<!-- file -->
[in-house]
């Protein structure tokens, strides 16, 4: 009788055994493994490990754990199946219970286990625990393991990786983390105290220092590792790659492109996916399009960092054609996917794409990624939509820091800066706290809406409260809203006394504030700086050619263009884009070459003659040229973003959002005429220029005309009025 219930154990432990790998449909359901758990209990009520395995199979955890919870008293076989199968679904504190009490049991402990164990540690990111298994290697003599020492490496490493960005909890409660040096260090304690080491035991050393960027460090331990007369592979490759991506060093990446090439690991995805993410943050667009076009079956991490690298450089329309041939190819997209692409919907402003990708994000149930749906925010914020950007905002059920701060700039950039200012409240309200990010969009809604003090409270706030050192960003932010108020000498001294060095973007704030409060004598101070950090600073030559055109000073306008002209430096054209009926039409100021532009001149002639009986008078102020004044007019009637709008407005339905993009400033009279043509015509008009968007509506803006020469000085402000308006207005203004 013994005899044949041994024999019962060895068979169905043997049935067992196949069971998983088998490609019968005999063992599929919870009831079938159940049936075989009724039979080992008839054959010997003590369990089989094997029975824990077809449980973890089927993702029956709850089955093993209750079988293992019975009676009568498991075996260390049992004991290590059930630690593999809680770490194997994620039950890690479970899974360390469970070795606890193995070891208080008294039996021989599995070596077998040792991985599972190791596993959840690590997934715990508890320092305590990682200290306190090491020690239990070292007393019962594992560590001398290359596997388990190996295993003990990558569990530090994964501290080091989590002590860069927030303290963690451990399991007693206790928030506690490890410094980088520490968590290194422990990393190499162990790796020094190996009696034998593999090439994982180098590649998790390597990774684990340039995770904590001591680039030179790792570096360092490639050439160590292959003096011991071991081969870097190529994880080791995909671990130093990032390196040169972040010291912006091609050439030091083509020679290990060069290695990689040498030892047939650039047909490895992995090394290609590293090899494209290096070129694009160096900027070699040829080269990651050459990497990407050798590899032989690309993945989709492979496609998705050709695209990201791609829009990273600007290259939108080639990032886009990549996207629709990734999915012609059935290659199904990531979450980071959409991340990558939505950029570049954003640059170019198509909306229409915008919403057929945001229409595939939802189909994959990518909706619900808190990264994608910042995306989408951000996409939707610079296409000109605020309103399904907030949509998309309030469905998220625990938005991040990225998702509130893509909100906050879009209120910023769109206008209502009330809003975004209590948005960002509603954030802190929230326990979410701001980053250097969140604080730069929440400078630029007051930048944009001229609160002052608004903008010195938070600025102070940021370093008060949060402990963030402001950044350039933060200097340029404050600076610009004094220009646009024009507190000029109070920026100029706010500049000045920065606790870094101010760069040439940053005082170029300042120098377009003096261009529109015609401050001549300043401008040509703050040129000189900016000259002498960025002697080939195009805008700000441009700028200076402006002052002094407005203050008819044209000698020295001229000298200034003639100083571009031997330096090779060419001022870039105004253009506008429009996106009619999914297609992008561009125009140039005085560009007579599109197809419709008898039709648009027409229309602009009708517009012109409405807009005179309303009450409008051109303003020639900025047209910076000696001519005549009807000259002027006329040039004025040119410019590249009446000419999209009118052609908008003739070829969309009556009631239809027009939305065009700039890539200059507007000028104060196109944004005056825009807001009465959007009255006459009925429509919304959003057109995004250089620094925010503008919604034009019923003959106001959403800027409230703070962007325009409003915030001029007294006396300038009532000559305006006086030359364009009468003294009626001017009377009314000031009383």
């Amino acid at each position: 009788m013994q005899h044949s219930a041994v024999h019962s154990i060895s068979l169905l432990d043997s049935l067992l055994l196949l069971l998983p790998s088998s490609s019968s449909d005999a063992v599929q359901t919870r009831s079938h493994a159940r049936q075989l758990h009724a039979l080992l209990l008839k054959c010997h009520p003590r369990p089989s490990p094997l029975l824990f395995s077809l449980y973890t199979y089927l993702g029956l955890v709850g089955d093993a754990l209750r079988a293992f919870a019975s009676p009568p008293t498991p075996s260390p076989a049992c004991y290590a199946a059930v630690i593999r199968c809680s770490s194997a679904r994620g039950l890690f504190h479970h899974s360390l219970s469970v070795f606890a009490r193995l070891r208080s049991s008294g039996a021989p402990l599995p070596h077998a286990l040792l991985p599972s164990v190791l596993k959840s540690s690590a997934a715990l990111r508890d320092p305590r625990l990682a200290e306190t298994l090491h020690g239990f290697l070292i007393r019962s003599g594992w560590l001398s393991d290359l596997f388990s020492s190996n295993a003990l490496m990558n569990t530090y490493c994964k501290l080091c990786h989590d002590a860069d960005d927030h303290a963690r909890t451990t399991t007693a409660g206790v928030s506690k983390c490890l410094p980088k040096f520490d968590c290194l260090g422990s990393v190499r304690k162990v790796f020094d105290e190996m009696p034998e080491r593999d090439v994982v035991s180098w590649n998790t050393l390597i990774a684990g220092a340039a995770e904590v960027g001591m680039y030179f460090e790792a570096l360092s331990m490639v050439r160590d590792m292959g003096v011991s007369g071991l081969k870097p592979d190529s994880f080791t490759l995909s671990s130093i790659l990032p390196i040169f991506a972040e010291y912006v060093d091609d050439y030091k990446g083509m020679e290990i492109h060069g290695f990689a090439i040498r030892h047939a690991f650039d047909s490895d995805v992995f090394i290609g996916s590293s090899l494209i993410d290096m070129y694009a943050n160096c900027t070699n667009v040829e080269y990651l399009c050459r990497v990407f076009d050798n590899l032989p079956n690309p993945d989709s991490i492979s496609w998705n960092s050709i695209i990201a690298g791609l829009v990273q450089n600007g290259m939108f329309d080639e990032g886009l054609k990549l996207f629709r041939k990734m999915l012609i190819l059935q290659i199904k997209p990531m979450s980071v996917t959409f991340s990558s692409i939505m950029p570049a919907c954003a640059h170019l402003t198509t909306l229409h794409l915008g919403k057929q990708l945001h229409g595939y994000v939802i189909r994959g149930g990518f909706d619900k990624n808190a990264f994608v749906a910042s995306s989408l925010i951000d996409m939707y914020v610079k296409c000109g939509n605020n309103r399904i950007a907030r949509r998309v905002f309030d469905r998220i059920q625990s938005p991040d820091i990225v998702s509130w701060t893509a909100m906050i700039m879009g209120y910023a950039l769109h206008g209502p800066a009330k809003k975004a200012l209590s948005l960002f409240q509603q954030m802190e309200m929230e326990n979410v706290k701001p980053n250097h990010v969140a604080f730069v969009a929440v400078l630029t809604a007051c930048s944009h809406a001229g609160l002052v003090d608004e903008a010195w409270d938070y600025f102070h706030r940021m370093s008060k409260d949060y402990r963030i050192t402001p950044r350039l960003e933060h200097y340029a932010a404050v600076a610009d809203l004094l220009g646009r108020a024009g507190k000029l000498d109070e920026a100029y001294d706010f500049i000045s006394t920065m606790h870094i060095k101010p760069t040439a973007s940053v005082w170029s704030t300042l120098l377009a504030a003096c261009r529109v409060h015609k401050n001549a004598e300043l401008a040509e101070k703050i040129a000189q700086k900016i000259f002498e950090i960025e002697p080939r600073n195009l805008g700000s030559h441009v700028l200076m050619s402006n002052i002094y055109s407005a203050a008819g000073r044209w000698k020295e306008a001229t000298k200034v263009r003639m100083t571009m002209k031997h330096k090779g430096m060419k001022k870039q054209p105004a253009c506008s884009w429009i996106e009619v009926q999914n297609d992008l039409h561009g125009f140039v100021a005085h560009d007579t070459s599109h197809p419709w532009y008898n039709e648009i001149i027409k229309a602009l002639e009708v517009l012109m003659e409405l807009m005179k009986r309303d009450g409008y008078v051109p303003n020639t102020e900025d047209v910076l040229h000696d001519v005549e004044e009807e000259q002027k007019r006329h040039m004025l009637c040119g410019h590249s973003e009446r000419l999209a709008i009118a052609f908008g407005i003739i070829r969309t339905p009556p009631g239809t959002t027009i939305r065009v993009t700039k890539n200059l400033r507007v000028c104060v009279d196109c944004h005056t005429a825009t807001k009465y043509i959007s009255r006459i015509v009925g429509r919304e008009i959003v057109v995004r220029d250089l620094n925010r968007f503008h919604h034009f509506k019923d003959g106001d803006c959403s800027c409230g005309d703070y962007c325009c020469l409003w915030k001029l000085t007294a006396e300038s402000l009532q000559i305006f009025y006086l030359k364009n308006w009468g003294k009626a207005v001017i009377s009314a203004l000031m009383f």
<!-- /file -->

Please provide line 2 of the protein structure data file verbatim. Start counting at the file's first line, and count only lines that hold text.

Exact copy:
């Protein structure tokens, strides 16, 4: 009788055994493994490990754990199946219970286990625990393991990786983390105290220092590792790659492109996916399009960092054609996917794409990624939509820091800066706290809406409260809203006394504030700086050619263009884009070459003659040229973003959002005429220029005309009025 219930154990432990790998449909359901758990209990009520395995199979955890919870008293076989199968679904504190009490049991402990164990540690990111298994290697003599020492490496490493960005909890409660040096260090304690080491035991050393960027460090331990007369592979490759991506060093990446090439690991995805993410943050667009076009079956991490690298450089329309041939190819997209692409919907402003990708994000149930749906925010914020950007905002059920701060700039950039200012409240309200990010969009809604003090409270706030050192960003932010108020000498001294060095973007704030409060004598101070950090600073030559055109000073306008002209430096054209009926039409100021532009001149002639009986008078102020004044007019009637709008407005339905993009400033009279043509015509008009968007509506803006020469000085402000308006207005203004 013994005899044949041994024999019962060895068979169905043997049935067992196949069971998983088998490609019968005999063992599929919870009831079938159940049936075989009724039979080992008839054959010997003590369990089989094997029975824990077809449980973890089927993702029956709850089955093993209750079988293992019975009676009568498991075996260390049992004991290590059930630690593999809680770490194997994620039950890690479970899974360390469970070795606890193995070891208080008294039996021989599995070596077998040792991985599972190791596993959840690590997934715990508890320092305590990682200290306190090491020690239990070292007393019962594992560590001398290359596997388990190996295993003990990558569990530090994964501290080091989590002590860069927030303290963690451990399991007693206790928030506690490890410094980088520490968590290194422990990393190499162990790796020094190996009696034998593999090439994982180098590649998790390597990774684990340039995770904590001591680039030179790792570096360092490639050439160590292959003096011991071991081969870097190529994880080791995909671990130093990032390196040169972040010291912006091609050439030091083509020679290990060069290695990689040498030892047939650039047909490895992995090394290609590293090899494209290096070129694009160096900027070699040829080269990651050459990497990407050798590899032989690309993945989709492979496609998705050709695209990201791609829009990273600007290259939108080639990032886009990549996207629709990734999915012609059935290659199904990531979450980071959409991340990558939505950029570049954003640059170019198509909306229409915008919403057929945001229409595939939802189909994959990518909706619900808190990264994608910042995306989408951000996409939707610079296409000109605020309103399904907030949509998309309030469905998220625990938005991040990225998702509130893509909100906050879009209120910023769109206008209502009330809003975004209590948005960002509603954030802190929230326990979410701001980053250097969140604080730069929440400078630029007051930048944009001229609160002052608004903008010195938070600025102070940021370093008060949060402990963030402001950044350039933060200097340029404050600076610009004094220009646009024009507190000029109070920026100029706010500049000045920065606790870094101010760069040439940053005082170029300042120098377009003096261009529109015609401050001549300043401008040509703050040129000189900016000259002498960025002697080939195009805008700000441009700028200076402006002052002094407005203050008819044209000698020295001229000298200034003639100083571009031997330096090779060419001022870039105004253009506008429009996106009619999914297609992008561009125009140039005085560009007579599109197809419709008898039709648009027409229309602009009708517009012109409405807009005179309303009450409008051109303003020639900025047209910076000696001519005549009807000259002027006329040039004025040119410019590249009446000419999209009118052609908008003739070829969309009556009631239809027009939305065009700039890539200059507007000028104060196109944004005056825009807001009465959007009255006459009925429509919304959003057109995004250089620094925010503008919604034009019923003959106001959403800027409230703070962007325009409003915030001029007294006396300038009532000559305006006086030359364009009468003294009626001017009377009314000031009383």